George now has no back garden for at least a week, maybe a fortnight. I used aerator shoes to drive the seed in deep, like two inches deep. Some's only an inch deep, having been raked in. Some's at the surface, squashed in with my boots. With any luck, a storm coming out of nowhere won't be as devastating a thing this year as it was last year. We may end up with a half-decent lawn this Summer!
As thanks for putting the lawn in, I got given a lovely new edger. I've never owned an edger before. This one's a thing of beauty: dark hardwood handle, sturdy, quality lathework, and with a bright stainless steel blade. I think I'm in love. Can't wait to put in a proper border with it.
Lastly then, the strawberries I planted last year are greening up and back on the grow. More specifically: half of them are. The other half are either dead or dormant. Thankfully the surviving half are from all four cultivars planted. This is a good thing because the weird second Winter we just had is not great for plants. The limey London soil is definitely not great for fruiting plants (my strawbs are in compost, but there's soil beneath and the alkali is capable of creeping up).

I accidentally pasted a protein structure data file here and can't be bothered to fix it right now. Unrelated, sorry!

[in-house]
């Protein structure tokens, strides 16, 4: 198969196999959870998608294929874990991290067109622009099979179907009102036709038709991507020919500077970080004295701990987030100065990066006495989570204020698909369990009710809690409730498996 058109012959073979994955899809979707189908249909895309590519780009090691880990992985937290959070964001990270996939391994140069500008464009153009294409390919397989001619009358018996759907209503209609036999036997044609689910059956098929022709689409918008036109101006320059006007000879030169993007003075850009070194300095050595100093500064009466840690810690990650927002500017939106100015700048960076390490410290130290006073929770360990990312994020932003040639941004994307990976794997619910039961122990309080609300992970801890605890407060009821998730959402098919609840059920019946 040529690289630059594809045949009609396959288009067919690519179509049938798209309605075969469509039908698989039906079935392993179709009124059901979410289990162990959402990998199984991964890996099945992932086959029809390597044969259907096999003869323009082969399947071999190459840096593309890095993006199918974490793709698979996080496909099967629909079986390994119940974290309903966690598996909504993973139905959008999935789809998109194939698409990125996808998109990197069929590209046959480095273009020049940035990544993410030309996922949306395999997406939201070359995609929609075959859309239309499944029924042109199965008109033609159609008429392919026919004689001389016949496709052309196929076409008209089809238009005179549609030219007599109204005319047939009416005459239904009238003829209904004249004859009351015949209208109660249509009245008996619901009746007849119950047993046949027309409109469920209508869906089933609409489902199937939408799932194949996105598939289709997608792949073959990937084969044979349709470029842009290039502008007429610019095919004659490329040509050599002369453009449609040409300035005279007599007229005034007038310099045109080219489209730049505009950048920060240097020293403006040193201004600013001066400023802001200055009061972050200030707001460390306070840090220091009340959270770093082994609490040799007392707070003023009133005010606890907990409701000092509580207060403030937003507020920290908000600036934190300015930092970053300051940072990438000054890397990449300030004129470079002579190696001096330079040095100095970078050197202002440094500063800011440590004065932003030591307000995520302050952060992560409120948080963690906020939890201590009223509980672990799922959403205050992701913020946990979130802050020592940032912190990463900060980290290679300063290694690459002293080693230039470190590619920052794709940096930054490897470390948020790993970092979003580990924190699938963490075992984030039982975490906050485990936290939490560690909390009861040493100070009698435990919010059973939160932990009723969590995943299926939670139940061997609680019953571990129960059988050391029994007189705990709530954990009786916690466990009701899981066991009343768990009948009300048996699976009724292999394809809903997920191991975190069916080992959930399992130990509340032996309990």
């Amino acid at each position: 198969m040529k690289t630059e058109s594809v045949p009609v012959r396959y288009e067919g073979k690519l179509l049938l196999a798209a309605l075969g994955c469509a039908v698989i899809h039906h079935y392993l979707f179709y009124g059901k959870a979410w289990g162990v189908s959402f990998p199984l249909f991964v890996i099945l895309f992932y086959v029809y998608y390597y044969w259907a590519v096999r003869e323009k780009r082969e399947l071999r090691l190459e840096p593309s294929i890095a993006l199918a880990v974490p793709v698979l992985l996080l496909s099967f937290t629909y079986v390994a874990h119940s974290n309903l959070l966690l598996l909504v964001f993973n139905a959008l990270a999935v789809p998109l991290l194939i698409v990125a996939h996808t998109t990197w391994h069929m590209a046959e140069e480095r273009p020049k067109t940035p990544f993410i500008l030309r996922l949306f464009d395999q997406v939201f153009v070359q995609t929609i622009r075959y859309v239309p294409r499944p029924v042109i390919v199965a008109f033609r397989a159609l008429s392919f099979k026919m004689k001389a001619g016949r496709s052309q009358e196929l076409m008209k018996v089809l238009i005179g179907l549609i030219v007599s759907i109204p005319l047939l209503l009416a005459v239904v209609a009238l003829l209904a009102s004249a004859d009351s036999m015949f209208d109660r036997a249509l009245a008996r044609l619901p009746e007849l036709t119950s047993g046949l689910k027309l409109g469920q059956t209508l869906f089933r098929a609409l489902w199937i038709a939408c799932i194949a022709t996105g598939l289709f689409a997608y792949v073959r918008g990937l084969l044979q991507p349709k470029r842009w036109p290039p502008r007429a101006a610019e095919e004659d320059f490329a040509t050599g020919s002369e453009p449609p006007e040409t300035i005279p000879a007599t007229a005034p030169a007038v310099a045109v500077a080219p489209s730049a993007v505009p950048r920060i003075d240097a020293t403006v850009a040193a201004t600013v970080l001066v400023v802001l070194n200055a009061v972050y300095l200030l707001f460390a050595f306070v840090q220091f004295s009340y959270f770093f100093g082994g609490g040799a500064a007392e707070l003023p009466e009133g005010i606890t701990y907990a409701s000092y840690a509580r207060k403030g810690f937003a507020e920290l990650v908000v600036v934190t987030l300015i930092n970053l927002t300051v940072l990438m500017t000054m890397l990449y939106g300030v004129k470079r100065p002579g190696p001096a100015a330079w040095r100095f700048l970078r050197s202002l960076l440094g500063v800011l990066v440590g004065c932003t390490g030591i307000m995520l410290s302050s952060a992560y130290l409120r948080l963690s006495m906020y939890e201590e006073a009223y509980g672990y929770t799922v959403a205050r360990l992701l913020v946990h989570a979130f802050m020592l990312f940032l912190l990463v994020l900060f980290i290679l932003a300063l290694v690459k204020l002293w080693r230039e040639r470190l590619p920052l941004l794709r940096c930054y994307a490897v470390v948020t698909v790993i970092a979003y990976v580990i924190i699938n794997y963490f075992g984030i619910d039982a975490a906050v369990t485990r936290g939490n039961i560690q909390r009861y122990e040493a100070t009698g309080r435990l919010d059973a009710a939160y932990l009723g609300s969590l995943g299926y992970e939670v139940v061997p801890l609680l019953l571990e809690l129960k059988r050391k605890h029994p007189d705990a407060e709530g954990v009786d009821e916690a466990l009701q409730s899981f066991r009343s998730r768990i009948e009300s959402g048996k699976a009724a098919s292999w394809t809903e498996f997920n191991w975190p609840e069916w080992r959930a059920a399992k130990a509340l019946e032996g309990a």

Those which survived are hardier to frost and more tolerant of the edaphic conditions than those which died.
This is the basis of evolution. Evolution depends upon life in the midst of death. Those which survive go on to pass on those very genes which helped them survive. This adapts the species to the prevailing conditions. The surviving strawberries will propagate new plants - both vegetatively and sexually - until the Strawbrary is full. Those new plants will be adapted to fit the prevailing conditions of my garden. After a few more generations they'll have thoroughly evolved to fit the niche of "strawberry plant in Joey's Strawbrary", after which they'll need to evolve again before they'll be able to thrive half as well in any garden but mine.
Life plods on, as ever it has.